Posted in Operations & IT Articles, Total Reads: 1811
, Published on 01 May 2013
The government has set target of creating 100 million manufacturing jobs and increasing the sector contribution to India’s GDP to around 25% by 2025. Skeptics argue this may be just wishful thinking as share of manufacturing in India’s GDP has languished around 15% for years while jobs in the sector have shrunk from 55 million in 2004-05 to 50 million in 2005-06.
But Planning Commission member, Mr. Arun Maira, who authored the National Manufacturing Policy, is optimistic that India can achieve its manufacturing potential. He was one of the members who steered the XII Five-Year Plan’s approach to manufacturing. Mr. Maira firmly believes that they have a far better collective understanding of what the real issues are and have planned a road map for addressing them.
Manufacturing Sector in India is a key component in merchandise export for 5 years but it has lagged in the global arena with its Asian peers. In league of Global manufacturing exports China has 14.8% share whereas India has meager 1.4%.
The problem in India lies in its structural transformation from agriculture to directly in service and not following the normal structural model of development (Exhibit 1 & 2). This renders manufacturing crucial for India's development and employment objectives.
Agriculture today comprises a minor share of GDP (14%), but accounts for a disproportionately large share in employment (58.2%). Emerging economies have 25-30% of share of manufacturing sector in GDP with China at 34% and Thailand contributing 40% towards GDP but India contributes only close to 16%. Indian manufacturing sector continues to grow below its true potential.
Key factors viz. poor infrastructure, low FDI inflow, low R&D spending, govt. policy paralysis, rising raw material costs, labor relations etc. are restraining growth of the manufacturing sector. Though these bottlenecks remain to thwart the growth of the sector, the govt. with private participation can propel the growth by implementing stalled projects, boosting operations, augmenting technology, putting emphasis on quality of education and training of human resource, tweaking archaic labor laws, taping the gap created in world market due to Chinese policy shift (export to consumption oriented), diversifying export markets etc.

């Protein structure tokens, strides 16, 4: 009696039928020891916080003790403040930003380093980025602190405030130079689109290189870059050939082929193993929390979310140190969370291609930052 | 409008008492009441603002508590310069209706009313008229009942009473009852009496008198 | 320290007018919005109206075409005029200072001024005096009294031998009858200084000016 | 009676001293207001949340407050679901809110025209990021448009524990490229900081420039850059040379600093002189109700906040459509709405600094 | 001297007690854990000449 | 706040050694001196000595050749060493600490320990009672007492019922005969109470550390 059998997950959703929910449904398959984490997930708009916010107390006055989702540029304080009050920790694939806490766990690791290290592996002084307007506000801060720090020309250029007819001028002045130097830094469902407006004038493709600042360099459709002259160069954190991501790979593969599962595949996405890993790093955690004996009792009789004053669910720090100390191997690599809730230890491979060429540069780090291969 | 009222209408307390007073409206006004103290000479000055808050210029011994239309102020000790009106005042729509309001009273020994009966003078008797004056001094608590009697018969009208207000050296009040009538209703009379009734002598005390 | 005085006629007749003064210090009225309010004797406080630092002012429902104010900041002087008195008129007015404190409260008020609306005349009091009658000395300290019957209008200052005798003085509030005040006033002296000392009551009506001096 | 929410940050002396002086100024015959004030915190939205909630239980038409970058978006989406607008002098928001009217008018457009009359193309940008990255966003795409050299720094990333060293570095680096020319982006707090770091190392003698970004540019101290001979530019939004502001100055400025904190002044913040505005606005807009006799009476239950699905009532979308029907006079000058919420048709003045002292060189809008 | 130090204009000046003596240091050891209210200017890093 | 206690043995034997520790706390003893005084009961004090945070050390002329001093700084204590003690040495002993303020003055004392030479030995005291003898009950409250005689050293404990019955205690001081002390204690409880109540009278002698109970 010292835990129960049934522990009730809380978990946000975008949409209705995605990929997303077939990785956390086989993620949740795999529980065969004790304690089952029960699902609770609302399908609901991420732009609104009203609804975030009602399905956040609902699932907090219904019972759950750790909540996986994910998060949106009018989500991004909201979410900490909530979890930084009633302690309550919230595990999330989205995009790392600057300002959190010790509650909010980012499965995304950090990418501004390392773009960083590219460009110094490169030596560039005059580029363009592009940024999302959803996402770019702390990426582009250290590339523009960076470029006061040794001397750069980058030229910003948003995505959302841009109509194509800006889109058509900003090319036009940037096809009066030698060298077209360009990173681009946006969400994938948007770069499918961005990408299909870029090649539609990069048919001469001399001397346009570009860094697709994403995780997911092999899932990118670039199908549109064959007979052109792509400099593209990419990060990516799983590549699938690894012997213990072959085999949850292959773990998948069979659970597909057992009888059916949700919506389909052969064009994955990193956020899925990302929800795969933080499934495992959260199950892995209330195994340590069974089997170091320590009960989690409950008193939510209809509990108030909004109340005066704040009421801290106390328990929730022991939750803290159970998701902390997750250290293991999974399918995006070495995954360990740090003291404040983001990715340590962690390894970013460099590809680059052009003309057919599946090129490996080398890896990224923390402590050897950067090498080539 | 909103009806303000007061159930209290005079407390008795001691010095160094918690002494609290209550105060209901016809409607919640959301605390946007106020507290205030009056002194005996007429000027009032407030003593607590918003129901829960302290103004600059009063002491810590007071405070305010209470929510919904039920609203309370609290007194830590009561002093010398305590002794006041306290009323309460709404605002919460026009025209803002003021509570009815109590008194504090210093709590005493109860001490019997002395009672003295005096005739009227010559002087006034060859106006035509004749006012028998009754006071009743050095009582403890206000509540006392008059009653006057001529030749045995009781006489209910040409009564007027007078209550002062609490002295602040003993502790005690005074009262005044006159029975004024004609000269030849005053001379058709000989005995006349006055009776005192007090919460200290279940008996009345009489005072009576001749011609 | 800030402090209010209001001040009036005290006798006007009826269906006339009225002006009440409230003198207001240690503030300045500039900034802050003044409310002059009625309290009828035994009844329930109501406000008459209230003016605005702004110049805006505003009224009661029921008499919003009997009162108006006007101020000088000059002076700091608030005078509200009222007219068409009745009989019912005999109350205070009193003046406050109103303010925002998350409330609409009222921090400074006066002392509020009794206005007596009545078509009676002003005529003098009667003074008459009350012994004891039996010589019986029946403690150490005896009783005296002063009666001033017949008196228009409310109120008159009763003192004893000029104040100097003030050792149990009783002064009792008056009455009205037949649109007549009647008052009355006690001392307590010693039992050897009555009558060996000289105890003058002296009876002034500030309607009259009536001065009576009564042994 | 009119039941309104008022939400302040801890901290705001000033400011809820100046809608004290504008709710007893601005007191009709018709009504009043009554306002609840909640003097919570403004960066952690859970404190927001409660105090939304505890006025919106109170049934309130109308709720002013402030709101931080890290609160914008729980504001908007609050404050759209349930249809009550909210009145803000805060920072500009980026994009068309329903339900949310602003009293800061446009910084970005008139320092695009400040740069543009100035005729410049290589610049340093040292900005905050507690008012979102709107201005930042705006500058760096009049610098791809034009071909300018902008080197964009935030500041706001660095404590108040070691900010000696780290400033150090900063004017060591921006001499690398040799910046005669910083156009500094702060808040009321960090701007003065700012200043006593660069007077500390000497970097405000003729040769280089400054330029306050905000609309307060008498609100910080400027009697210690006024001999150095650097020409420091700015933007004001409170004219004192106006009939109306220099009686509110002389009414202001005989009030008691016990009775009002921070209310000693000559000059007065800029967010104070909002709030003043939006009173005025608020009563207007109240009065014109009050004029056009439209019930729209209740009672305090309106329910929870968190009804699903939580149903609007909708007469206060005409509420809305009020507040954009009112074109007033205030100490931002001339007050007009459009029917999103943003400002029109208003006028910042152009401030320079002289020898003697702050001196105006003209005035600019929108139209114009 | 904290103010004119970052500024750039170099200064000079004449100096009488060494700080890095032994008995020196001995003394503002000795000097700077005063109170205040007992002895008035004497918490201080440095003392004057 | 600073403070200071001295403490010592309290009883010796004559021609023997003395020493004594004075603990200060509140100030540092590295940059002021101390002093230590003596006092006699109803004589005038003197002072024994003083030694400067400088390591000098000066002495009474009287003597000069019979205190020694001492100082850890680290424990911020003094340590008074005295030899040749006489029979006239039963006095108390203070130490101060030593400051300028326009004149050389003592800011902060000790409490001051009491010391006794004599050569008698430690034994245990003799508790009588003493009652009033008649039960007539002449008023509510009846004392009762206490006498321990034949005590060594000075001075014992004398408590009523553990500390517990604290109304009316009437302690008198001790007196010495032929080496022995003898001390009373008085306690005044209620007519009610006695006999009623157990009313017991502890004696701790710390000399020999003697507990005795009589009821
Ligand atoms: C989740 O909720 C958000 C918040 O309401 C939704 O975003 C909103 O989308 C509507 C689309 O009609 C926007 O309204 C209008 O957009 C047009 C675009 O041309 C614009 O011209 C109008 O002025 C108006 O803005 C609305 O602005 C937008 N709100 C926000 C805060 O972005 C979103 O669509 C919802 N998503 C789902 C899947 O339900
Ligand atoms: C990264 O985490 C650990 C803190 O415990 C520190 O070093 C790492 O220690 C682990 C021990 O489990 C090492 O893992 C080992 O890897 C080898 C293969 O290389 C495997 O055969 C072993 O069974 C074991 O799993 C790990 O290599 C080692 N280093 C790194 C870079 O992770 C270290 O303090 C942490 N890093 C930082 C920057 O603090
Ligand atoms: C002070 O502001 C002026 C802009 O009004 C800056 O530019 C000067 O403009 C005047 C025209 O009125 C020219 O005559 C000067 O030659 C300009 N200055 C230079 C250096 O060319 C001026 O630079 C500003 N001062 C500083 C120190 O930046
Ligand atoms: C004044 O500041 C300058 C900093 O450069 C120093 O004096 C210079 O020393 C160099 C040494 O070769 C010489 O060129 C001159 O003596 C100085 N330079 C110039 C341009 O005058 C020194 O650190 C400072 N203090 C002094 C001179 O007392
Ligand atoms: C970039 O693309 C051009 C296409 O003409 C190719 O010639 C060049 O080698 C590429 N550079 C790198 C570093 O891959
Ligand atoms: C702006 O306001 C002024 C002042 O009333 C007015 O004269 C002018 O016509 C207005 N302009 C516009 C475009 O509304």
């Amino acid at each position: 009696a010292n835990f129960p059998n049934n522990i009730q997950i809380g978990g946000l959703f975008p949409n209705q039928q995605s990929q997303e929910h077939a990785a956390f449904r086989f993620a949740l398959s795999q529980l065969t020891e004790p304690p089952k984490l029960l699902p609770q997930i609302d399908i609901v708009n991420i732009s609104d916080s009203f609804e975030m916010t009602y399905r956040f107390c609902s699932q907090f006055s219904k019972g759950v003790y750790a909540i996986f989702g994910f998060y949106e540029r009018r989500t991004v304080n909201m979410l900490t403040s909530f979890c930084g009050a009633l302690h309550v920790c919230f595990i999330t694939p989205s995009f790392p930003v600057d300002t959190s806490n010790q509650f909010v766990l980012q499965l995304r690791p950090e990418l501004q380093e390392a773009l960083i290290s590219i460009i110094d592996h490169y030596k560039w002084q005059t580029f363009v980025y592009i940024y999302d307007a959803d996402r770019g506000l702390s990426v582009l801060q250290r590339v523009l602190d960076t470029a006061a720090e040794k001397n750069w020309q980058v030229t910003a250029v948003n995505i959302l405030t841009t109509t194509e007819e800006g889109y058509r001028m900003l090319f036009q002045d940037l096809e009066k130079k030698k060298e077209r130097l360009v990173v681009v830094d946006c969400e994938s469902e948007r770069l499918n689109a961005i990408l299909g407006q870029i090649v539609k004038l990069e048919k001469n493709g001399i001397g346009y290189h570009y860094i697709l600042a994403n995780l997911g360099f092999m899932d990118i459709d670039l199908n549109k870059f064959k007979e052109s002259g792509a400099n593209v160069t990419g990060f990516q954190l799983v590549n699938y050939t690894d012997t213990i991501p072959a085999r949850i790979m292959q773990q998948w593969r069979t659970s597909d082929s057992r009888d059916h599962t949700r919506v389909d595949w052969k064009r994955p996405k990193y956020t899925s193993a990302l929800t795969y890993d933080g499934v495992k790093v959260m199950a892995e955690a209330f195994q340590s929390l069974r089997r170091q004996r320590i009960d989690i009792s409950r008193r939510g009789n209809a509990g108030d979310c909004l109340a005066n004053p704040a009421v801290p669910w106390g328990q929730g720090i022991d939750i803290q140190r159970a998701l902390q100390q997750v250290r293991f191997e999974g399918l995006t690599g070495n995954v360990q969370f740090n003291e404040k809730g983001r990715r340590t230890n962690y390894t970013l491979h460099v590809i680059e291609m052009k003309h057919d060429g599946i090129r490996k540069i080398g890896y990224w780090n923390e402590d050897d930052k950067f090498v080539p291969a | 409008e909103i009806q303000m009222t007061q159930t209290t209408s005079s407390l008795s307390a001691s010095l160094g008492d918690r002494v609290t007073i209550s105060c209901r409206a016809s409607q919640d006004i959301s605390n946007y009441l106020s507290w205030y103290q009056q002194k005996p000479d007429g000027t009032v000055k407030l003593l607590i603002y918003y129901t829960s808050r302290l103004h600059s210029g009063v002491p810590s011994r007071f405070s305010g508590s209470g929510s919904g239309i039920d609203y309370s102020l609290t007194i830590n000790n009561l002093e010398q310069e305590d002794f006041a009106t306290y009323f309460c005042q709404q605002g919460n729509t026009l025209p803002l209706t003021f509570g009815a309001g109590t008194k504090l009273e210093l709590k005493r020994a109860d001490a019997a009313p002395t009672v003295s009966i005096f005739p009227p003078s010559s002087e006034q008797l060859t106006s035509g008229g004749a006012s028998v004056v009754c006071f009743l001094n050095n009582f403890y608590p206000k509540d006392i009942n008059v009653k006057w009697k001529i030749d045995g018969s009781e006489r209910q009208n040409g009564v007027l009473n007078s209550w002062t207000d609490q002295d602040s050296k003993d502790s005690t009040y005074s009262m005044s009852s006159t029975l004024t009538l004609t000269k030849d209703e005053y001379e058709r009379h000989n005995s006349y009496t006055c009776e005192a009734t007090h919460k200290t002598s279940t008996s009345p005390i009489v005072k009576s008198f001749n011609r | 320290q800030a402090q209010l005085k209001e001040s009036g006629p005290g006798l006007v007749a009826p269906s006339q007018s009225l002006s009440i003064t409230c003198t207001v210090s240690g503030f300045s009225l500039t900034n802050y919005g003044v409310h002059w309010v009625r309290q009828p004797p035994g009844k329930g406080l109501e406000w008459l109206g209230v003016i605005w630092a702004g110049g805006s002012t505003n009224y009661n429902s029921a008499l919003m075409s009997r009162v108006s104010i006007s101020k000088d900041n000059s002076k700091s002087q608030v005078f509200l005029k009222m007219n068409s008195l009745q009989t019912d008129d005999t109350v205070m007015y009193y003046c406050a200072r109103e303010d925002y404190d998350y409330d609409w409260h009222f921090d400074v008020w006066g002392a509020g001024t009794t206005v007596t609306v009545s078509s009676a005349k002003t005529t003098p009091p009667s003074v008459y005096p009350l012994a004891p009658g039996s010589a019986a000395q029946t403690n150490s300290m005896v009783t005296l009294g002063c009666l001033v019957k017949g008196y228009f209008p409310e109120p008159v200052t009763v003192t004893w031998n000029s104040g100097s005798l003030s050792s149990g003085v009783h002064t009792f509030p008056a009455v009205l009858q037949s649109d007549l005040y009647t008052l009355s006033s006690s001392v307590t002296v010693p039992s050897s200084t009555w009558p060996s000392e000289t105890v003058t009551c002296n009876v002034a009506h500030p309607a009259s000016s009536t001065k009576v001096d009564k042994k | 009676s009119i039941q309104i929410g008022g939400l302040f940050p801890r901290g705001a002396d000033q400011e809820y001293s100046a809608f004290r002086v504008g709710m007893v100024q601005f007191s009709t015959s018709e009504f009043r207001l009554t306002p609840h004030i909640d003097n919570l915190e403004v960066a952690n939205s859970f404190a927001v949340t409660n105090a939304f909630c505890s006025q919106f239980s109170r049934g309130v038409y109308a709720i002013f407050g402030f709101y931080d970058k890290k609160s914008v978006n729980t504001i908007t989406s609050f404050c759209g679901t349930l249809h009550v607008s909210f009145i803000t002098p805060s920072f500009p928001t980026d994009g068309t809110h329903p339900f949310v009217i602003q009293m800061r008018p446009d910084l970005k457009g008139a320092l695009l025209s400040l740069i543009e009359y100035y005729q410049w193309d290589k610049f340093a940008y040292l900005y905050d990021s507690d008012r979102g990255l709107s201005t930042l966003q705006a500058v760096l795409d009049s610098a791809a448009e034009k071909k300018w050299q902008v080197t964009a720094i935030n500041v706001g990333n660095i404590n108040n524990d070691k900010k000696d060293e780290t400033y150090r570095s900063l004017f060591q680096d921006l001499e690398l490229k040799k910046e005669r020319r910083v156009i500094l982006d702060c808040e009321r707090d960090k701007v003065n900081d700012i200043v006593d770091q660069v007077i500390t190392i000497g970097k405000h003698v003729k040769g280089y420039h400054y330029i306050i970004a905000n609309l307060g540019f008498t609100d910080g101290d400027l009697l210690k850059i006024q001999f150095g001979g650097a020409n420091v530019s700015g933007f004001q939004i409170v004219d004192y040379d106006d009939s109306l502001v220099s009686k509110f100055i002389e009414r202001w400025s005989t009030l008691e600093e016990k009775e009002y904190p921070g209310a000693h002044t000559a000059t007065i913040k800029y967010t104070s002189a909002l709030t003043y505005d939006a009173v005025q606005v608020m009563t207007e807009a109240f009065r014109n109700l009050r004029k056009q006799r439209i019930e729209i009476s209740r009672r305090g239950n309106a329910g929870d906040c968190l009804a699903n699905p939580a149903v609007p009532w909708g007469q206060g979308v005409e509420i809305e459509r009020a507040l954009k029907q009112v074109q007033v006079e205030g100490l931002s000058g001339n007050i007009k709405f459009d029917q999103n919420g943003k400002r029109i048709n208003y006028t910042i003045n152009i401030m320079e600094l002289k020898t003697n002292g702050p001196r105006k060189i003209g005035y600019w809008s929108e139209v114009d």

The four “Areas of Attention” for requisite growth and “Method of Forging Ahead” in manufacturing sector may be as mentioned in the following exhibit:-
Areas of Attention
Method of Forging Ahead
Majority of India’s largest manufacturers don’t return their cost of capital
Incumbent players need to increase Efficacy
Many sectors in India will experience strong domestic market growth driven by increased consumption
Opportunities should be tapped to reverse the tide from Services to Manufacturing
India could be competitive in a number of industries
Private Companies need to increase Competitiveness
Indian manufacturers lag behind their global peers in key operational areas
Operational Efficiency is the need of hour
To steer growth the changes needed are local and they don’t need parliamentary approvals. The industry has to understand the need of increasing its competitiveness, productivity and use of better technology. The role of human resources cannot be understated. The industry needs to change the approach towards its workforce and treat them as only appreciating asset rather than a ‘hire and fire’ raw material.
The combination of rocketing domestic demand and the multinationals’ desire to diversify their manufacturing footprint offers Indian product makers a once-in-a-generation opportunity to emerge from the shadow of the country’s services sector. By improving their productivity and bolstering operations, they could become an engine of economic prosperity for the whole country. There is a need for strong commitment from the government as well as the industry for the sector to enter the next orbit of high growth and employment generation.
The article has been authored by Parth Sarthi of SIMS, Pune.